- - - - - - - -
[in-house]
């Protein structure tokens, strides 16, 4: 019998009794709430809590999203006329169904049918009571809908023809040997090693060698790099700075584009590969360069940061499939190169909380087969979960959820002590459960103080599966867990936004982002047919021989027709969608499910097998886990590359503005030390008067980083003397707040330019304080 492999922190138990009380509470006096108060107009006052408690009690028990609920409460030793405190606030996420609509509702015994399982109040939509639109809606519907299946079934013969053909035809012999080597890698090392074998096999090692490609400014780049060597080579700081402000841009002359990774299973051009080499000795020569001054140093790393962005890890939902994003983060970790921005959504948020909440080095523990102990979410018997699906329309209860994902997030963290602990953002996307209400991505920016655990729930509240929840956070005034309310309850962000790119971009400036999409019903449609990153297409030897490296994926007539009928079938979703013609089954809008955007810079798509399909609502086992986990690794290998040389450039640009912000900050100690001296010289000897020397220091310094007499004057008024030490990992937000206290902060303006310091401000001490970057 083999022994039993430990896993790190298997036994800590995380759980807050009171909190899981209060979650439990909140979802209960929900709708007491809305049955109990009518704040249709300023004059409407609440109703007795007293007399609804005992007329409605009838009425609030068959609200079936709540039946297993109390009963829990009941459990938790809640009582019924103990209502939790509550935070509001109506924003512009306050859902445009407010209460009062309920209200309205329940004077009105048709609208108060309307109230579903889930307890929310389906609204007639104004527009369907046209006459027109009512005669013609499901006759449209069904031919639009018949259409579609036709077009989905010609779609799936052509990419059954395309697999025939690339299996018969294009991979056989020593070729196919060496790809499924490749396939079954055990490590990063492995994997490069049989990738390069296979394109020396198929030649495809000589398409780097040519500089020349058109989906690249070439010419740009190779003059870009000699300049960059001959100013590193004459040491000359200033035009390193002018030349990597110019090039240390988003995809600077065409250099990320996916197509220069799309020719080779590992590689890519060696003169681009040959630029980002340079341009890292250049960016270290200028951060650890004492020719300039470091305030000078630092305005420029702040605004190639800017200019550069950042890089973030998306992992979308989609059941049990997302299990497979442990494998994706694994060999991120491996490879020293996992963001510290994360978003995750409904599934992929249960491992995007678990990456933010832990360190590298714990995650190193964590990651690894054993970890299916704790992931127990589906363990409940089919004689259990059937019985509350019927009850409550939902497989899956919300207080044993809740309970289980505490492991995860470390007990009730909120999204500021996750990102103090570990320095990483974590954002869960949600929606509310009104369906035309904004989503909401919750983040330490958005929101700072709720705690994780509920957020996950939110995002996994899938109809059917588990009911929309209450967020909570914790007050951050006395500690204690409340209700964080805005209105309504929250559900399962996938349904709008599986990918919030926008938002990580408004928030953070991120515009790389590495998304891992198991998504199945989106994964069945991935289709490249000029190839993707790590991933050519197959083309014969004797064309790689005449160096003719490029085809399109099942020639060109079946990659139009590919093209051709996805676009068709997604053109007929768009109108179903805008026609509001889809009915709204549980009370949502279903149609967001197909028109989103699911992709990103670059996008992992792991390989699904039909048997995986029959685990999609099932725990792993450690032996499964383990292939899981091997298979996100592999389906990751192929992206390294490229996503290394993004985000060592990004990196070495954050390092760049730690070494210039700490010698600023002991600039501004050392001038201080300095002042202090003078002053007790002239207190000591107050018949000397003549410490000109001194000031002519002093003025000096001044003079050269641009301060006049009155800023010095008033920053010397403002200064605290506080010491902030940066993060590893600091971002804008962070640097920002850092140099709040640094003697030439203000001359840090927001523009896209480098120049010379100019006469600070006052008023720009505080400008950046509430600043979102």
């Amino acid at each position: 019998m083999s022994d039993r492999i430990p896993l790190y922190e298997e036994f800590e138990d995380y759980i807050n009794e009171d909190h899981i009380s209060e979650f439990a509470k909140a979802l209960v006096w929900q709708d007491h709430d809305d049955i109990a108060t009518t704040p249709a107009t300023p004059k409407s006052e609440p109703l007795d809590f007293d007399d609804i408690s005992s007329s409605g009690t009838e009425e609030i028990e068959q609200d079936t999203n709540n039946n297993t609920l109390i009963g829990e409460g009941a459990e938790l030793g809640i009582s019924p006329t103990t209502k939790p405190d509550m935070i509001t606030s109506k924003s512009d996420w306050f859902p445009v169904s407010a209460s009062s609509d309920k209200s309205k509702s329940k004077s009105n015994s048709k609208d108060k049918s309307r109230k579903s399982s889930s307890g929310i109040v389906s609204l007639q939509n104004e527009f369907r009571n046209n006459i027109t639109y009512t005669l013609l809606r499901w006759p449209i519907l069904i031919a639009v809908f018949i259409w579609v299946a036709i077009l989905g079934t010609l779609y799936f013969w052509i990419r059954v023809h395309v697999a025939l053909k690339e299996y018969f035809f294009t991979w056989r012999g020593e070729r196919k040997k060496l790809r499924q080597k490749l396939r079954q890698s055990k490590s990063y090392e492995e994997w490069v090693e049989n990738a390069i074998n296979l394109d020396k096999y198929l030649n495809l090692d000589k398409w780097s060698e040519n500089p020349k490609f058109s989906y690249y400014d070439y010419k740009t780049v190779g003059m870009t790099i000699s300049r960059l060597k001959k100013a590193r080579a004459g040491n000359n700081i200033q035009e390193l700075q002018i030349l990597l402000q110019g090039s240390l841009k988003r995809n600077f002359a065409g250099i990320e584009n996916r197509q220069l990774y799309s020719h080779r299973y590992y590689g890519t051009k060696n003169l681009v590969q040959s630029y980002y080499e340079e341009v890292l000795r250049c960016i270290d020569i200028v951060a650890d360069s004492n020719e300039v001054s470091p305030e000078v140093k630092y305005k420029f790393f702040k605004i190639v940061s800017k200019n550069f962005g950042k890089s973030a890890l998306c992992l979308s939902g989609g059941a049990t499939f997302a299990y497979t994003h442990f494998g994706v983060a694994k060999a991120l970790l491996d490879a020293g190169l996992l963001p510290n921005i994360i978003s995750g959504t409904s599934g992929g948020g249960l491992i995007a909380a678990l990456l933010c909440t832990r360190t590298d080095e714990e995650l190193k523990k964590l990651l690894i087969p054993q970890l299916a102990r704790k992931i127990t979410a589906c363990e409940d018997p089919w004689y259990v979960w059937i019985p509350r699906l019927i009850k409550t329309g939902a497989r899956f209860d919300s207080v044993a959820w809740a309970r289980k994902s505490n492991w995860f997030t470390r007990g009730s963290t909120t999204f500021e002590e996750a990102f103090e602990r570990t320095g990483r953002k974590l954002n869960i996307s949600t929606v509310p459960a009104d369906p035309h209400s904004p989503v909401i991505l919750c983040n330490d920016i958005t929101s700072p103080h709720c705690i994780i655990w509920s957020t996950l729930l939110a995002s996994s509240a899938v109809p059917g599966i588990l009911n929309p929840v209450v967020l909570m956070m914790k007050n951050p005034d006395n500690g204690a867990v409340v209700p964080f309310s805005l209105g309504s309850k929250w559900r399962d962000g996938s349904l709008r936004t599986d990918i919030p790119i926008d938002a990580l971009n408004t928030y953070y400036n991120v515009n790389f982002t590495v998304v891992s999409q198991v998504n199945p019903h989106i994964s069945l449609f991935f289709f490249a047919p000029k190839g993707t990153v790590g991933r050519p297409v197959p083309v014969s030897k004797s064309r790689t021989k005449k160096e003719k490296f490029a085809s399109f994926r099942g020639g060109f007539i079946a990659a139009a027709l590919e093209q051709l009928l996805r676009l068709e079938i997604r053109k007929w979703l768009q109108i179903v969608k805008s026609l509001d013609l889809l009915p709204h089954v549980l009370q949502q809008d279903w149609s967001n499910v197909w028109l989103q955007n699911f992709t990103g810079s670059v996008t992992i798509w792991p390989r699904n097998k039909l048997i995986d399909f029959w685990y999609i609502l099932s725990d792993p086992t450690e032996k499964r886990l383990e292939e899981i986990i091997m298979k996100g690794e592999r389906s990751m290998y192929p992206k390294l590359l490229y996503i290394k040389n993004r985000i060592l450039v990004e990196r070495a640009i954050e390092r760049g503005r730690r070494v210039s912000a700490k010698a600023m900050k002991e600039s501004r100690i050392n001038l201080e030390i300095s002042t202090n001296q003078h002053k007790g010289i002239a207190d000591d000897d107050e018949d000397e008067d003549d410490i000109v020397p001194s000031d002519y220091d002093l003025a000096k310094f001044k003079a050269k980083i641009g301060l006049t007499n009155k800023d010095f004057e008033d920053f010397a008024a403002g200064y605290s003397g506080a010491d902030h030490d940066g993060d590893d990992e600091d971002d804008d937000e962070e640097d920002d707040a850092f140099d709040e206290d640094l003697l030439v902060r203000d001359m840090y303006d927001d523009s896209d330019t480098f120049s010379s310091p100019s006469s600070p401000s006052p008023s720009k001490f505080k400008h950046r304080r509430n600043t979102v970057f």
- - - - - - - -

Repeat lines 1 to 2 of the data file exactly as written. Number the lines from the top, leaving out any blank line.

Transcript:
[in-house]
């Protein structure tokens, strides 16, 4: 019998009794709430809590999203006329169904049918009571809908023809040997090693060698790099700075584009590969360069940061499939190169909380087969979960959820002590459960103080599966867990936004982002047919021989027709969608499910097998886990590359503005030390008067980083003397707040330019304080 492999922190138990009380509470006096108060107009006052408690009690028990609920409460030793405190606030996420609509509702015994399982109040939509639109809606519907299946079934013969053909035809012999080597890698090392074998096999090692490609400014780049060597080579700081402000841009002359990774299973051009080499000795020569001054140093790393962005890890939902994003983060970790921005959504948020909440080095523990102990979410018997699906329309209860994902997030963290602990953002996307209400991505920016655990729930509240929840956070005034309310309850962000790119971009400036999409019903449609990153297409030897490296994926007539009928079938979703013609089954809008955007810079798509399909609502086992986990690794290998040389450039640009912000900050100690001296010289000897020397220091310094007499004057008024030490990992937000206290902060303006310091401000001490970057 083999022994039993430990896993790190298997036994800590995380759980807050009171909190899981209060979650439990909140979802209960929900709708007491809305049955109990009518704040249709300023004059409407609440109703007795007293007399609804005992007329409605009838009425609030068959609200079936709540039946297993109390009963829990009941459990938790809640009582019924103990209502939790509550935070509001109506924003512009306050859902445009407010209460009062309920209200309205329940004077009105048709609208108060309307109230579903889930307890929310389906609204007639104004527009369907046209006459027109009512005669013609499901006759449209069904031919639009018949259409579609036709077009989905010609779609799936052509990419059954395309697999025939690339299996018969294009991979056989020593070729196919060496790809499924490749396939079954055990490590990063492995994997490069049989990738390069296979394109020396198929030649495809000589398409780097040519500089020349058109989906690249070439010419740009190779003059870009000699300049960059001959100013590193004459040491000359200033035009390193002018030349990597110019090039240390988003995809600077065409250099990320996916197509220069799309020719080779590992590689890519060696003169681009040959630029980002340079341009890292250049960016270290200028951060650890004492020719300039470091305030000078630092305005420029702040605004190639800017200019550069950042890089973030998306992992979308989609059941049990997302299990497979442990494998994706694994060999991120491996490879020293996992963001510290994360978003995750409904599934992929249960491992995007678990990456933010832990360190590298714990995650190193964590990651690894054993970890299916704790992931127990589906363990409940089919004689259990059937019985509350019927009850409550939902497989899956919300207080044993809740309970289980505490492991995860470390007990009730909120999204500021996750990102103090570990320095990483974590954002869960949600929606509310009104369906035309904004989503909401919750983040330490958005929101700072709720705690994780509920957020996950939110995002996994899938109809059917588990009911929309209450967020909570914790007050951050006395500690204690409340209700964080805005209105309504929250559900399962996938349904709008599986990918919030926008938002990580408004928030953070991120515009790389590495998304891992198991998504199945989106994964069945991935289709490249000029190839993707790590991933050519197959083309014969004797064309790689005449160096003719490029085809399109099942020639060109079946990659139009590919093209051709996805676009068709997604053109007929768009109108179903805008026609509001889809009915709204549980009370949502279903149609967001197909028109989103699911992709990103670059996008992992792991390989699904039909048997995986029959685990999609099932725990792993450690032996499964383990292939899981091997298979996100592999389906990751192929992206390294490229996503290394993004985000060592990004990196070495954050390092760049730690070494210039700490010698600023002991600039501004050392001038201080300095002042202090003078002053007790002239207190000591107050018949000397003549410490000109001194000031002519002093003025000096001044003079050269641009301060006049009155800023010095008033920053010397403002200064605290506080010491902030940066993060590893600091971002804008962070640097920002850092140099709040640094003697030439203000001359840090927001523009896209480098120049010379100019006469600070006052008023720009505080400008950046509430600043979102």